Can money buy happiness? It might, depending on how you choose to spend it. And happiness is a big factor in mental and physical health.
Last week, I went to a friend’s house a few towns over. Without a car at my disposal, my general mode of transportation is public transit or two feet and a heartbeat.
However, this past weekend, I didn’t have the time or energy to sit on a bus for one and a half hours. So, I decided to take a cab and cut my travel time in less than half.
And, you know what? It made my whole day better! By choosing to spend some money, not only did I avoid the stress of rushing around commuting for three hours, but I also bought myself some happiness.
Money Can Buy Happiness and Save Time
A new joint study by the University of British Columbia and Harvard Business School confirms I’m not alone. The researchers found that people experience far more joy and satisfaction when they spend money on things that save them time compared to material items. But surprisingly, folks are far less likely to spend money to save time—even those with plenty of means to do so.
The researchers gave 60 people $40.00 each for two weekends. On the first, they were instructed to use it to purchase material goods, so participants chose to buy a nice bottle of wine, board games, or clothing. Then the following weekend, they had to spend the money on something that saved time, like taking a taxi instead of transit, hiring someone to mow their lawn, or having their groceries delivered.
When the study participants were surveyed, they expressed far more happiness when spending money to save time. But surprisingly, only two percent said they would spend more money on things that give them more time.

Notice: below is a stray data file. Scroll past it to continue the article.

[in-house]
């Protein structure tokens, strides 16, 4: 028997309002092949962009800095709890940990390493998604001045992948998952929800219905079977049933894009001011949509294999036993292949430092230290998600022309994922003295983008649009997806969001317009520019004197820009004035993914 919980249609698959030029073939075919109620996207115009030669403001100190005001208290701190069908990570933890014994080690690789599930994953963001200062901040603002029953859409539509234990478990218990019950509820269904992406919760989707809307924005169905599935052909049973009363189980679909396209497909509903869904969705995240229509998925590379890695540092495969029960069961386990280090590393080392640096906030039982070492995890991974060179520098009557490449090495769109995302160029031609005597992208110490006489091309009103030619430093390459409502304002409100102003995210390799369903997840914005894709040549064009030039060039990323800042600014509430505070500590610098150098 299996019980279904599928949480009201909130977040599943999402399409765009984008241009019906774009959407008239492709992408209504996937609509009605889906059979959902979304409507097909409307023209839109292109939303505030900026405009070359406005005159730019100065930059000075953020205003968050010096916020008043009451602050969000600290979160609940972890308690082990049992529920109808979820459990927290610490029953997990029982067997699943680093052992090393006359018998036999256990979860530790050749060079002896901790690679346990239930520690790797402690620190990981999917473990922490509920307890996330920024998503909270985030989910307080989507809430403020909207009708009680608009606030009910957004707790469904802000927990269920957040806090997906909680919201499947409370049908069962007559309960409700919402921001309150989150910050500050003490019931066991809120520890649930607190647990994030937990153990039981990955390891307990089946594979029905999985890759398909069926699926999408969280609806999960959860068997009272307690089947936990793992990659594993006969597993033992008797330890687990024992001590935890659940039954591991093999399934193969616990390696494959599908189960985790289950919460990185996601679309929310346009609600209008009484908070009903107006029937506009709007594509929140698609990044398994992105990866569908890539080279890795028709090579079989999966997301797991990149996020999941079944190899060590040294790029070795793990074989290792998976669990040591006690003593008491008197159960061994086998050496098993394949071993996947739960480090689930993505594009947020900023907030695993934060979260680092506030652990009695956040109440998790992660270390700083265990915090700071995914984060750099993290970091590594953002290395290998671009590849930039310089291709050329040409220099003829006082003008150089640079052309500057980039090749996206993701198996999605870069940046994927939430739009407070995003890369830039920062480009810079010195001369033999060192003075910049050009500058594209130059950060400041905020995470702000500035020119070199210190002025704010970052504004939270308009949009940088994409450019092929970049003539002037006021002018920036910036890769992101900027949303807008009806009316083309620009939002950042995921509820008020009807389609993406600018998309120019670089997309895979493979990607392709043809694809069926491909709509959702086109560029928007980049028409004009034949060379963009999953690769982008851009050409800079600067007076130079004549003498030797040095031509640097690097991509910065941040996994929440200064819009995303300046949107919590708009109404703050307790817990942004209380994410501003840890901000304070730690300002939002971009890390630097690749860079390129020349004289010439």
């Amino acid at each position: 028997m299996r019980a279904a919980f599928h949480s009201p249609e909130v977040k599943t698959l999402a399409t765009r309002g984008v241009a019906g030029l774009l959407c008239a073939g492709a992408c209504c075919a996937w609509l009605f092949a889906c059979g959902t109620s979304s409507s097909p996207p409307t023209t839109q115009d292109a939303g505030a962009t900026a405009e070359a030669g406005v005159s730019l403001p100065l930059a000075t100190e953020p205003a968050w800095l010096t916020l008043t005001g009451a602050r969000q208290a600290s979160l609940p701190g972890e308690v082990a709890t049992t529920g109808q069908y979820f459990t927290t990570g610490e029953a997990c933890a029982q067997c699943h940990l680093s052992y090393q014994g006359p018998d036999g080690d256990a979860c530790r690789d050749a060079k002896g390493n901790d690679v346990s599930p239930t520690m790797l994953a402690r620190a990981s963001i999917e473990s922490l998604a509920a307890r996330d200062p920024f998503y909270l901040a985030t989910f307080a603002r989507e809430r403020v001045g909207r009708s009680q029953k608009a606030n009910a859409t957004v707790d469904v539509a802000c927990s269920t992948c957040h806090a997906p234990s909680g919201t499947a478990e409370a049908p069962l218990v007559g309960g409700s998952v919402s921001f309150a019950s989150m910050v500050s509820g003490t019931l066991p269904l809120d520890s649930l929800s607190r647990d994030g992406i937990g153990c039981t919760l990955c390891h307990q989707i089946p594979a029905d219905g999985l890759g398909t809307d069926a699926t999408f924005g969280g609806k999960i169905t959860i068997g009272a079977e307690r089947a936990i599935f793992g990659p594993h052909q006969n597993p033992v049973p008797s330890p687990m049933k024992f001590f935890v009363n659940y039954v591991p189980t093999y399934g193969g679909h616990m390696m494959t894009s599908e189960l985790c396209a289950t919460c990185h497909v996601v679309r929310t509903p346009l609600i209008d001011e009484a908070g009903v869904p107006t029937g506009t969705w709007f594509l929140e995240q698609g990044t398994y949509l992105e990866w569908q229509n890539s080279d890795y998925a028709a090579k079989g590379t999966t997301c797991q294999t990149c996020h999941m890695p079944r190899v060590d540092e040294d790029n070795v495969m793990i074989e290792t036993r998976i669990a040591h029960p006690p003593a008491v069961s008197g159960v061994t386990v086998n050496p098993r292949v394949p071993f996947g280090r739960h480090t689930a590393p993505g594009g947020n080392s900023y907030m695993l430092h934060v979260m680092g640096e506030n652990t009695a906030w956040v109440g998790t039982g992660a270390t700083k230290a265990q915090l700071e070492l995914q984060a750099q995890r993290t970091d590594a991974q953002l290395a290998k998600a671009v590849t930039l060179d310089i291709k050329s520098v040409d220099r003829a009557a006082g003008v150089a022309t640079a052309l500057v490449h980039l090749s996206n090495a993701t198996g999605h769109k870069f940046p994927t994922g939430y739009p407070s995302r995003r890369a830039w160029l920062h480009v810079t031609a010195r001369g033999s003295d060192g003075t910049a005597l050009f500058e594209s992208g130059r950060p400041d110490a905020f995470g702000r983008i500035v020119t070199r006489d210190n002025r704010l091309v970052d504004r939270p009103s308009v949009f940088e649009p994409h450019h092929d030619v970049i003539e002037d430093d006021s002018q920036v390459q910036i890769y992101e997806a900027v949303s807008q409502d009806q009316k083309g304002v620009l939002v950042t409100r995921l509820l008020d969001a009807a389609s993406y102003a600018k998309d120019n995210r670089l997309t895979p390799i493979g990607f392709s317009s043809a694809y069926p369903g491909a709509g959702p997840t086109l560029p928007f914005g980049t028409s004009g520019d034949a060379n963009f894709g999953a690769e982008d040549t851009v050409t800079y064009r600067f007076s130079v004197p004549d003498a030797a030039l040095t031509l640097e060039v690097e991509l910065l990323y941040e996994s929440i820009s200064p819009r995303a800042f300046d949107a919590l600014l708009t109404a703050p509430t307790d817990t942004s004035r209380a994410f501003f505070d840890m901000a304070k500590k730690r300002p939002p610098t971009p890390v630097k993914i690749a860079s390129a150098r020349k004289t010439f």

Save the Guilt, Too
Even if you have the means to spend a little extra on time-saving (most people who pay to save time spend between $80.00 and $100.00 per month), it could be guilt that’s holding you back. Cleaning the house or apartment, cutting the lawn, or going to the grocery store all seem like things you should just do on your own, right? But, if you’re stressed out about time—or simply dreading these things—isn’t peace of mind worth a few dollars from time to time?
And sure, my $6.00 round trip on the bus jumped to $60.00 in cab fares, but it led to a blissful day. And, it’s not like I’m doing it all the time.
In fact, the study participants even indicated that they would choose to shop at a more expensive grocery store if it were closer to home, just to save time.
Your Time Is Worth It
Let’s face it: Time is precious, and not having enough of it is a major stressor—and you know what that can do to your health. So, next time you have a few extra dollars in your pocket, skip the trip to the mall and treat yourself to some more time instead!
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Health Affects Happiness, Not the Other Way Around
Cherophobia (Fear of Happiness): Symptoms, Causes, and How to Cure It
“Want to be happier? Hire a housekeeper, researchers suggest,” CBC, July 25, 2017; http://www.cbc.ca/news/health/happiness-research-timesavers-1.4220213, last accessed July 27, 2017.